One Minute of Intense Exercise May Be All You Need
It’s not that we don’t know we need to work out; it’s just that the alternatives (eating, sleeping, bingeing TV episodes from the couch) are so much easier. Between holding down full-time jobs, taking care of kids, doing all of the boring, behind-the-scenes grown-up stuff (we see you, taxes), and attempting to have a social life, it’s not surprising that so many Americans find it hard to make the time or work up the motivation to do an hour of exercise each day.
Which makes this new research from McMaster University in Hamilton, Ontario, welcome news.
The researchers conducted a 12-week study that focused on 27 sedentary men. Some of the subjects were assigned sprint interval training (SIT), while others got moderate-intensity continuous training (MICT), and the control group didn’t work out at all.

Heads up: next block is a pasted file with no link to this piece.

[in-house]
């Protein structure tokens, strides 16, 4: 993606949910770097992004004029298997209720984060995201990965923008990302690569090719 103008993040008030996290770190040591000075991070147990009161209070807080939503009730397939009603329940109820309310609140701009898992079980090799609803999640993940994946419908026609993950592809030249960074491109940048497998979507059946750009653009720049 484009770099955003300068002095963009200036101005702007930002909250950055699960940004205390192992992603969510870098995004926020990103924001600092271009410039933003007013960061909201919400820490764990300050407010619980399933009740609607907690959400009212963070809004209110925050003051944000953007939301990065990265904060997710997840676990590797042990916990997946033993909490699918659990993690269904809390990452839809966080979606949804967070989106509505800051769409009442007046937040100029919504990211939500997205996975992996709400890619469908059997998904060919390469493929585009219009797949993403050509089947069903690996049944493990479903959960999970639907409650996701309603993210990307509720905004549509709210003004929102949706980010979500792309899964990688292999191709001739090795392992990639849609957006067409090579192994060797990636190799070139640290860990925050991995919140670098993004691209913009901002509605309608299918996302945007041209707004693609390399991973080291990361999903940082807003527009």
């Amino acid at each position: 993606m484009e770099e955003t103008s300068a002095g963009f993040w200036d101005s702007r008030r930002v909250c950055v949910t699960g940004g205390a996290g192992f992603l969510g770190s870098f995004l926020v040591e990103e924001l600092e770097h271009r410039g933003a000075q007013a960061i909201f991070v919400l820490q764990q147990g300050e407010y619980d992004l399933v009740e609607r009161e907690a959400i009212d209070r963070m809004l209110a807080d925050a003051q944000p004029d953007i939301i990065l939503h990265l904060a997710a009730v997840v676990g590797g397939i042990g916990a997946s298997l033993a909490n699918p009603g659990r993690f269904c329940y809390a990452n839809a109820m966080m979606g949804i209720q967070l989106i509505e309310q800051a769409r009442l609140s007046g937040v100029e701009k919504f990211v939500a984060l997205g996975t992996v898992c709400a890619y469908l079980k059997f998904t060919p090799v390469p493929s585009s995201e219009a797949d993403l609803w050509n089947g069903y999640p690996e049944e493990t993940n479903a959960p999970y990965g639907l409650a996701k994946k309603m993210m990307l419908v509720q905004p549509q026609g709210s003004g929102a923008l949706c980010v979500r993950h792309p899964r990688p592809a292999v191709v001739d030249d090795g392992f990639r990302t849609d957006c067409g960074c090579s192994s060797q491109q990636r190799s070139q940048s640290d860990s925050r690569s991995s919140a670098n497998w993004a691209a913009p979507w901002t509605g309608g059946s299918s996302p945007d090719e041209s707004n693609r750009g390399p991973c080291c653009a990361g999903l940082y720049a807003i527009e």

Three times a week, while the MICT group spent 45 minutes cycling at a moderate pace along with a two-minute warm-up and a three-minute cooldown, the SIT group did three 20-second sessions of intense cycling, with two minutes of easy cycling in between, plus a two-minute warm-up and three-minute cooldown. (We can only assume the MICT group really hated the SIT group.)
What they found was that the two methods gave very similar results in terms of heart health and insulin sensitivity. “Most people cite ‘lack of time’ as the main reason for not being active,” said Martin Gibala, a professor of kinesiology at McMaster and the lead author on the study. “Our study shows that an interval-based approach can be more efficient—you can get health and fitness benefits comparable to the traditional approach, in less time.”
Now we know what you’re thinking, yes with the warm-up and the cooldown and the two-minute breaks of easy cycling, the SIT technique still adds up to ten minutes in the gym, but taking into account the effort involved, that’s really only three minutes of intense exercise a week! Considering the MICT group was plugging away on their bikes for nearly an hour to get the same results, that’s not a bad trade-off.